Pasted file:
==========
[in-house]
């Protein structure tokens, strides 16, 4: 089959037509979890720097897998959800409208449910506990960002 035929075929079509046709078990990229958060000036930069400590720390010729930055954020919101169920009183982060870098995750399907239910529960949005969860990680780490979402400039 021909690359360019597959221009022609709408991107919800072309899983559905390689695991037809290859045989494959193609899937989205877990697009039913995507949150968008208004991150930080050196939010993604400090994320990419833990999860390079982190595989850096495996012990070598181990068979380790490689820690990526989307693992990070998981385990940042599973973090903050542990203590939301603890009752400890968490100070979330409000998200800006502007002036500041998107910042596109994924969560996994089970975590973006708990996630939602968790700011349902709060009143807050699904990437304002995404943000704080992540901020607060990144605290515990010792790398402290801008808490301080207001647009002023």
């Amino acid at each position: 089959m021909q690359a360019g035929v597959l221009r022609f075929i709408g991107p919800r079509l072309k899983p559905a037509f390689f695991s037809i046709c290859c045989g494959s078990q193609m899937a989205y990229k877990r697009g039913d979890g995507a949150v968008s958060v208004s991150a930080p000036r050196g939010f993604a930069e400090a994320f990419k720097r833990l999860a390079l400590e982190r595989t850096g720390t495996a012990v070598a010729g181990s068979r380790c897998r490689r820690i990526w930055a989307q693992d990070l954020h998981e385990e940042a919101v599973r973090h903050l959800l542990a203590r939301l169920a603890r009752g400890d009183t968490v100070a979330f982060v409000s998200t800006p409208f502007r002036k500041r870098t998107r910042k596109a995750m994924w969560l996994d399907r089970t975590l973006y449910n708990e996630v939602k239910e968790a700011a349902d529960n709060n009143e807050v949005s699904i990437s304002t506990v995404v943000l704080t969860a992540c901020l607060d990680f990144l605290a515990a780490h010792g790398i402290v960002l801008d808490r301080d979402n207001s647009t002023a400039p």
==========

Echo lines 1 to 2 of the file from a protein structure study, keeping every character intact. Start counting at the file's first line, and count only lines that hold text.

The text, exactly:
[in-house]
């Protein structure tokens, strides 16, 4: 089959037509979890720097897998959800409208449910506990960002 035929075929079509046709078990990229958060000036930069400590720390010729930055954020919101169920009183982060870098995750399907239910529960949005969860990680780490979402400039 021909690359360019597959221009022609709408991107919800072309899983559905390689695991037809290859045989494959193609899937989205877990697009039913995507949150968008208004991150930080050196939010993604400090994320990419833990999860390079982190595989850096495996012990070598181990068979380790490689820690990526989307693992990070998981385990940042599973973090903050542990203590939301603890009752400890968490100070979330409000998200800006502007002036500041998107910042596109994924969560996994089970975590973006708990996630939602968790700011349902709060009143807050699904990437304002995404943000704080992540901020607060990144605290515990010792790398402290801008808490301080207001647009002023």